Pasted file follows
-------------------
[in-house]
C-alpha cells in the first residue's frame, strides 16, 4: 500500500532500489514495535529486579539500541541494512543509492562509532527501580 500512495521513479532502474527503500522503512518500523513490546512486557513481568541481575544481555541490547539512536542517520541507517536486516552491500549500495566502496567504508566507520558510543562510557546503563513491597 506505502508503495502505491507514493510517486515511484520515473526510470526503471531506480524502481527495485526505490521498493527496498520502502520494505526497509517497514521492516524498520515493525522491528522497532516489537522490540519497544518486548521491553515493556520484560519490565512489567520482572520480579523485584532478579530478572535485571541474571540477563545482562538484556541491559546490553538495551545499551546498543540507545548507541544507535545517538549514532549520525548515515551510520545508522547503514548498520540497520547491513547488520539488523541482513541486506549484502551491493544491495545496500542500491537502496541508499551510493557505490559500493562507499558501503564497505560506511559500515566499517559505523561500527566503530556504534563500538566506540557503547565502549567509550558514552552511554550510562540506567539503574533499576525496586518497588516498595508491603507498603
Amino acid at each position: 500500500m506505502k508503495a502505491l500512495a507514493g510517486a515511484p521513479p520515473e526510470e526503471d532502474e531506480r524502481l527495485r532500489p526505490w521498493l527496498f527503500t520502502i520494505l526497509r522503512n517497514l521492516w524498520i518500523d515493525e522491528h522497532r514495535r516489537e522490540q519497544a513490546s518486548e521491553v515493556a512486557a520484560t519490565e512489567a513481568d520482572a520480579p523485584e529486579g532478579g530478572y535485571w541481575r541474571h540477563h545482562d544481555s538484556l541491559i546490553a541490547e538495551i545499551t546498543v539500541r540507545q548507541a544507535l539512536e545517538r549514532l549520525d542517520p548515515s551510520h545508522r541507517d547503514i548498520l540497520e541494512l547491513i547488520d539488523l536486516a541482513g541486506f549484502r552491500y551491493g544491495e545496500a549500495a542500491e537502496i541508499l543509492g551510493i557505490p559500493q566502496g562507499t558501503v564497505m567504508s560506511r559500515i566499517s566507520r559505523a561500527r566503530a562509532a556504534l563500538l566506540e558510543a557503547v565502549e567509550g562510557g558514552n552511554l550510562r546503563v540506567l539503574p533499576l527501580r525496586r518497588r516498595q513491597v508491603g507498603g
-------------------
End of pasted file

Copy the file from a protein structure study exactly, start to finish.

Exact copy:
[in-house]
C-alpha cells in the first residue's frame, strides 16, 4: 500500500532500489514495535529486579539500541541494512543509492562509532527501580 500512495521513479532502474527503500522503512518500523513490546512486557513481568541481575544481555541490547539512536542517520541507517536486516552491500549500495566502496567504508566507520558510543562510557546503563513491597 506505502508503495502505491507514493510517486515511484520515473526510470526503471531506480524502481527495485526505490521498493527496498520502502520494505526497509517497514521492516524498520515493525522491528522497532516489537522490540519497544518486548521491553515493556520484560519490565512489567520482572520480579523485584532478579530478572535485571541474571540477563545482562538484556541491559546490553538495551545499551546498543540507545548507541544507535545517538549514532549520525548515515551510520545508522547503514548498520540497520547491513547488520539488523541482513541486506549484502551491493544491495545496500542500491537502496541508499551510493557505490559500493562507499558501503564497505560506511559500515566499517559505523561500527566503530556504534563500538566506540557503547565502549567509550558514552552511554550510562540506567539503574533499576525496586518497588516498595508491603507498603
Amino acid at each position: 500500500m506505502k508503495a502505491l500512495a507514493g510517486a515511484p521513479p520515473e526510470e526503471d532502474e531506480r524502481l527495485r532500489p526505490w521498493l527496498f527503500t520502502i520494505l526497509r522503512n517497514l521492516w524498520i518500523d515493525e522491528h522497532r514495535r516489537e522490540q519497544a513490546s518486548e521491553v515493556a512486557a520484560t519490565e512489567a513481568d520482572a520480579p523485584e529486579g532478579g530478572y535485571w541481575r541474571h540477563h545482562d544481555s538484556l541491559i546490553a541490547e538495551i545499551t546498543v539500541r540507545q548507541a544507535l539512536e545517538r549514532l549520525d542517520p548515515s551510520h545508522r541507517d547503514i548498520l540497520e541494512l547491513i547488520d539488523l536486516a541482513g541486506f549484502r552491500y551491493g544491495e545496500a549500495a542500491e537502496i541508499l543509492g551510493i557505490p559500493q566502496g562507499t558501503v564497505m567504508s560506511r559500515i566499517s566507520r559505523a561500527r566503530a562509532a556504534l563500538l566506540e558510543a557503547v565502549e567509550g562510557g558514552n552511554l550510562r546503563v540506567l539503574p533499576l527501580r525496586r518497588r516498595q513491597v508491603g507498603g